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15 Words to Answer the Most Difficult Questions

It’s really that simple.

You can answer any difficult questions, by choosing from just 15 words.

Or more specifically, five short answers.

But be patient, we’ll come to that.

Difficult questions

First, consider how you’d answer in the following difficult questions, all of which really happened:

Difficult question #5

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You represent a business in Glasgow, and you’ve just made 50 people redundant.

Journalists from TV and radio line up in your reception, and you agree to do some media interviews.

The first one asks:

“How much do you earn?”

Difficult question #4

You’re an international netball star, and you’re about to talk to a number of school kids about goal-setting.

After speaking publicly about your hard work to gain sponsorship from Head, a young boy in the audience asks:

“Isn’t it true your husband works for Head?”

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Difficult question #3

You are the First Minister of Scotland at a press conference with the purpose of easing public concerns regarding the Forth Road Bridge closure.

A reporter asks the one question everyone’s mind:

“First Minister, when will the bridge re-open?”

Difficult question #2

You’ve worked for a drinks company your whole working life.

You volunteer to promote a responsible drinking campaign, choosing a black tie dinner in the city as your launch event.

Your public speaking venture goes well, before a local MP calls out:

“Have you ever been drunk?”

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Difficult question #1

You hold a senior position in government.

You’re due to give a press conference, after one of your junior aides leaked an embarrassing memo.

You’re just about to begin presenting, when a journalist from the Daily Record shouts:

“Will you quit, minister, and if not, why not?”

Direct answers to difficult questions:

You have the following options when faced with difficult questions:

“Yes”

“No”

“I don’t know”

“It’s too early to say”

“That’s between me and X”

All of the above difficult questions demand one of these answers.

But of course, rather than stopping there, you need to bridge these difficult questions to an appropriate answer.

So how would they play out?

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Formulating the perfect answer

Answer to #5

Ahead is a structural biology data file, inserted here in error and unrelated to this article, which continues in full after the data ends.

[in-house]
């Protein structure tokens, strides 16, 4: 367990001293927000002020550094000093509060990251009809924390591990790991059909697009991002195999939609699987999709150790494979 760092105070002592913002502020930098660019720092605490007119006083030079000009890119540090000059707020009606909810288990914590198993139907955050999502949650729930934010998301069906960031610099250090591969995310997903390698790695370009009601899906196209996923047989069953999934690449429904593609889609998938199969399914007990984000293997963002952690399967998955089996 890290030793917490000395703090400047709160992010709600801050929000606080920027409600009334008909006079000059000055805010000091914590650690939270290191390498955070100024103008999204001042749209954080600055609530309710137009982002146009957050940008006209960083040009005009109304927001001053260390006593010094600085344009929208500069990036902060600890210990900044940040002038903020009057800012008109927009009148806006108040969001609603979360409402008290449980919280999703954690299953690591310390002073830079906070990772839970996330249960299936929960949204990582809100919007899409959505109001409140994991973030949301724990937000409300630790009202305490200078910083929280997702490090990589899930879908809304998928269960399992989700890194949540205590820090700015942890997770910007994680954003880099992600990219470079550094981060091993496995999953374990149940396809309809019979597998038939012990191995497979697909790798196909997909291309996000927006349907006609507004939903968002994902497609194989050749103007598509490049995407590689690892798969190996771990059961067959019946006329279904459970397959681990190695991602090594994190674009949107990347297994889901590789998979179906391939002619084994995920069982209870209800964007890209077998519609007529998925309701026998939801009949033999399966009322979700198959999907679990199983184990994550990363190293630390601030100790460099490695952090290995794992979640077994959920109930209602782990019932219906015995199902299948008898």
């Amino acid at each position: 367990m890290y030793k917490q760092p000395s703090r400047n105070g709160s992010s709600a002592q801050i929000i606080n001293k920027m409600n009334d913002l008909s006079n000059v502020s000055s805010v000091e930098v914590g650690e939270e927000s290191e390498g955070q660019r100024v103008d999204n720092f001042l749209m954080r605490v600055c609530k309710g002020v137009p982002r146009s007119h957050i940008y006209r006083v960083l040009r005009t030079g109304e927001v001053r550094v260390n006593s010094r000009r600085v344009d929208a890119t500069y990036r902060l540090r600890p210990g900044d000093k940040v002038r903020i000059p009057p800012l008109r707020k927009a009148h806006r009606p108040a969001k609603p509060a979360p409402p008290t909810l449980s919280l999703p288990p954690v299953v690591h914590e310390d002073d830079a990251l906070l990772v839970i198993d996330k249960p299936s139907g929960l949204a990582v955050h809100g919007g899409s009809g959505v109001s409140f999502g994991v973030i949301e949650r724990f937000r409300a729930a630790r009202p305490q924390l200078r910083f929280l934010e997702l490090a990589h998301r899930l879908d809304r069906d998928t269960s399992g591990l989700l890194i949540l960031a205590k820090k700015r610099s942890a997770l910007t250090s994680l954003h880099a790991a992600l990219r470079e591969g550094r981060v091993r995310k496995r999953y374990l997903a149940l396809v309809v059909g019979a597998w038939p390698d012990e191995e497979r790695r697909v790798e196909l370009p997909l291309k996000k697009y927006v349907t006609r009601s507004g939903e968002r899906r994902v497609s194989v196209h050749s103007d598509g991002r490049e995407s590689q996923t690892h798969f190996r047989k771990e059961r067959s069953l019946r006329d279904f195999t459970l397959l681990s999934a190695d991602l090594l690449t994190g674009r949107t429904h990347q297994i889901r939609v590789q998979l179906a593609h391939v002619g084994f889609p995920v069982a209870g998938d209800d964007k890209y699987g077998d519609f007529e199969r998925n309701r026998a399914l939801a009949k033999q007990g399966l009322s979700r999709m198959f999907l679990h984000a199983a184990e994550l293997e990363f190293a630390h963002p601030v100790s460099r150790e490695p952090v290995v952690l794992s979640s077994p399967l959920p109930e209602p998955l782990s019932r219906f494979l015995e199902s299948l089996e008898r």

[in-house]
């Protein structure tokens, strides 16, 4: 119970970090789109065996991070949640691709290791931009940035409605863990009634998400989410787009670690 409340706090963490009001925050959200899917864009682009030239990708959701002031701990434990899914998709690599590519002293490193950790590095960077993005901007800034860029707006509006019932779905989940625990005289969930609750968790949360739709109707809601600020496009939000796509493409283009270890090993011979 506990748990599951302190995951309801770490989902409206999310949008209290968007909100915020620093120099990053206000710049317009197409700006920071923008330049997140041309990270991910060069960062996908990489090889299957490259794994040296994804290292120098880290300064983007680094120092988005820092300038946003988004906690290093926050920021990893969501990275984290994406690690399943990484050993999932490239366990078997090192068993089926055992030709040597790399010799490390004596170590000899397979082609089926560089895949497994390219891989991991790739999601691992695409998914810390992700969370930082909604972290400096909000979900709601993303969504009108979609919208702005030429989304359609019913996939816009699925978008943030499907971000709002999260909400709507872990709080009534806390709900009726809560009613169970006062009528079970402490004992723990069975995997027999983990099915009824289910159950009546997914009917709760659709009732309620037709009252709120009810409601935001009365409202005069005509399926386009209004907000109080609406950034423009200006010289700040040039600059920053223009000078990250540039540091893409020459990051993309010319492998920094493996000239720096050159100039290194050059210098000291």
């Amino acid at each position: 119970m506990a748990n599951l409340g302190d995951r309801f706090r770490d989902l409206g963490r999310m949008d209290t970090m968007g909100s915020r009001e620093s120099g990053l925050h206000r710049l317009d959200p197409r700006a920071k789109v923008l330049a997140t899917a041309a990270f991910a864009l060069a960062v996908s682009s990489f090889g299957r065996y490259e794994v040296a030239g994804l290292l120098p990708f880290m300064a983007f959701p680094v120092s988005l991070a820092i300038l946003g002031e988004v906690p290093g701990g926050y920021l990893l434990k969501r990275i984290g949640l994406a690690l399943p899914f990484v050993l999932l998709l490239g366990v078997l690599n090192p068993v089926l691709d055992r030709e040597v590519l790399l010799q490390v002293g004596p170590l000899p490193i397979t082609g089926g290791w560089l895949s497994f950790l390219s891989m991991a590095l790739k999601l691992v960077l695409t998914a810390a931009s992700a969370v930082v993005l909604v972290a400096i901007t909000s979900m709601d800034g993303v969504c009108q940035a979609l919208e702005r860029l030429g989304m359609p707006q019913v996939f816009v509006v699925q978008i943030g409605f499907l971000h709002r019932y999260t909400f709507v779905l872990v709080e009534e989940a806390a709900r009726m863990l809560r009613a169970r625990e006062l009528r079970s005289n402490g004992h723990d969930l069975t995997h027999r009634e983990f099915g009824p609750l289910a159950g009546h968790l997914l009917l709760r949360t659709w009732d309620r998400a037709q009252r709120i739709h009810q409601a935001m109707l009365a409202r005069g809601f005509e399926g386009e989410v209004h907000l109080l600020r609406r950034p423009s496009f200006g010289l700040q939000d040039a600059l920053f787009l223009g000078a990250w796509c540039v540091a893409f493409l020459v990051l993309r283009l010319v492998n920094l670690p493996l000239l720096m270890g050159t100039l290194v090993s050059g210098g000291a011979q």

“How much do you earn?”

That’s between me and my employer. In my role what I’m determined to do is make sure anyone affected by this will be given the best possible help to find alternative work”.

Answer to #4

“Isn’t it true that your husband works for Head?”

Yes – he’s been working for them for six years. My sponsorship came about independently of that, as Head recognise I’m one of Scotland’s leading sportswomen, and that’s something they want to be associated with”.

Answer to #3

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“Minister, when will the bridge re-open?”

It’s too early to say when exactly the Forth Road Bridge will re-open. First we need to find out what the problem is. Then, and only then, will we be able to give an exact date”.

Answer to #2

“Have you ever been drunk?”

Yes – and I remember all too well how it feels to wake up with a sore head. So my message is drink responsibly, and it’s a message I believe the majority of people agree with”.

Answer to #1

“Will you quit, minister, and if not, why not?”

No, absolutely not. My job is to stay here and sort this out, and that’s what I’m absolutely determined to do”.

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Some guiding principles for dealing with difficult questions:

Be honest

Telling the truth is the right thing to do.

It’s also easier to remember.

Check the legality of your answer

Is the information you’re putting across in the public domain?

Check with Police Scotland first if necessary, with the local authority in question or with your Comms department.

Take your time

You are absolutely entitled to take a couple of seconds to think of your response.

Jumping in too quickly can lead you down a road you’d much rather avoid.

Tone is everything

Your Direct Answer can be severe, neutral or even uplifting, depending on the tone.

Find the right tone for your audience.

These rules are designed to help you avoid getting your presentation or media interview derailed.

What you must do is speak authentically and be truthful in your answers.

The combination of directness with authenticity can help you win your audience over.

 

Andrew McFarlan is a Director of Glasgow-based media training and presentation skills firm Pink Elephant Communications.

You can view his profile here.

Photo credit: CJS*64 “Man with a camera” / CC BY-NDglennshootspeople / CC BY-NC; Davide D’Amico / CC BY-SA;  Marco Bellucci  / CC BYmarfis75/ CC BY-SAUS Mission Geneva / CC BY-ND[Rossco]:[www.rgstrachan.com]/ CC BY-NC-ND all via Foter.com

30th November 2016 Featured in: Blog By:

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